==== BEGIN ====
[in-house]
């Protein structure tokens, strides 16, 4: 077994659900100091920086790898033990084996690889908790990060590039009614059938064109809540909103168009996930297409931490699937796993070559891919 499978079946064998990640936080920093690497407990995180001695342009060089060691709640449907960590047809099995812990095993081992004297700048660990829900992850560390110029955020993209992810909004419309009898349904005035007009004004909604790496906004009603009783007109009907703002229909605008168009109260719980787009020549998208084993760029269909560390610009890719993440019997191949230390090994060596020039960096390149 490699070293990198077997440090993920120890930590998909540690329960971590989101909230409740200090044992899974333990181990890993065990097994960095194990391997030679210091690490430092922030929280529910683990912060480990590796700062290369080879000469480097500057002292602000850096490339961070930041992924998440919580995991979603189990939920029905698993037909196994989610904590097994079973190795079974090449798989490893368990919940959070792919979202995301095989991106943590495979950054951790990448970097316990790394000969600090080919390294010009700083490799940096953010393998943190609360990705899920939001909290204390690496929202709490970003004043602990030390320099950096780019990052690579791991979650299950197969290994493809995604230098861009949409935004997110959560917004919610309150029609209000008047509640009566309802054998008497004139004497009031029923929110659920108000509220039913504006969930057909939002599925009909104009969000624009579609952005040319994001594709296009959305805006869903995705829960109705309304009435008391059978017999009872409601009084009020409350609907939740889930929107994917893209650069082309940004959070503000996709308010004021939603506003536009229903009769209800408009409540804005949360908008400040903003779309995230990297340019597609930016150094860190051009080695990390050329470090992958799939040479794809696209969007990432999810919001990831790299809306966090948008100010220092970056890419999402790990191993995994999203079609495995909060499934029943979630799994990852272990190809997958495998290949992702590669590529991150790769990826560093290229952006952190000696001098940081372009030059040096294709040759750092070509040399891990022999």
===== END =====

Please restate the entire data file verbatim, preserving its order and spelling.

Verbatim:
[in-house]
């Protein structure tokens, strides 16, 4: 077994659900100091920086790898033990084996690889908790990060590039009614059938064109809540909103168009996930297409931490699937796993070559891919 499978079946064998990640936080920093690497407990995180001695342009060089060691709640449907960590047809099995812990095993081992004297700048660990829900992850560390110029955020993209992810909004419309009898349904005035007009004004909604790496906004009603009783007109009907703002229909605008168009109260719980787009020549998208084993760029269909560390610009890719993440019997191949230390090994060596020039960096390149 490699070293990198077997440090993920120890930590998909540690329960971590989101909230409740200090044992899974333990181990890993065990097994960095194990391997030679210091690490430092922030929280529910683990912060480990590796700062290369080879000469480097500057002292602000850096490339961070930041992924998440919580995991979603189990939920029905698993037909196994989610904590097994079973190795079974090449798989490893368990919940959070792919979202995301095989991106943590495979950054951790990448970097316990790394000969600090080919390294010009700083490799940096953010393998943190609360990705899920939001909290204390690496929202709490970003004043602990030390320099950096780019990052690579791991979650299950197969290994493809995604230098861009949409935004997110959560917004919610309150029609209000008047509640009566309802054998008497004139004497009031029923929110659920108000509220039913504006969930057909939002599925009909104009969000624009579609952005040319994001594709296009959305805006869903995705829960109705309304009435008391059978017999009872409601009084009020409350609907939740889930929107994917893209650069082309940004959070503000996709308010004021939603506003536009229903009769209800408009409540804005949360908008400040903003779309995230990297340019597609930016150094860190051009080695990390050329470090992958799939040479794809696209969007990432999810919001990831790299809306966090948008100010220092970056890419999402790990191993995994999203079609495995909060499934029943979630799994990852272990190809997958495998290949992702590669590529991150790769990826560093290229952006952190000696001098940081372009030059040096294709040759750092070509040399891990022999």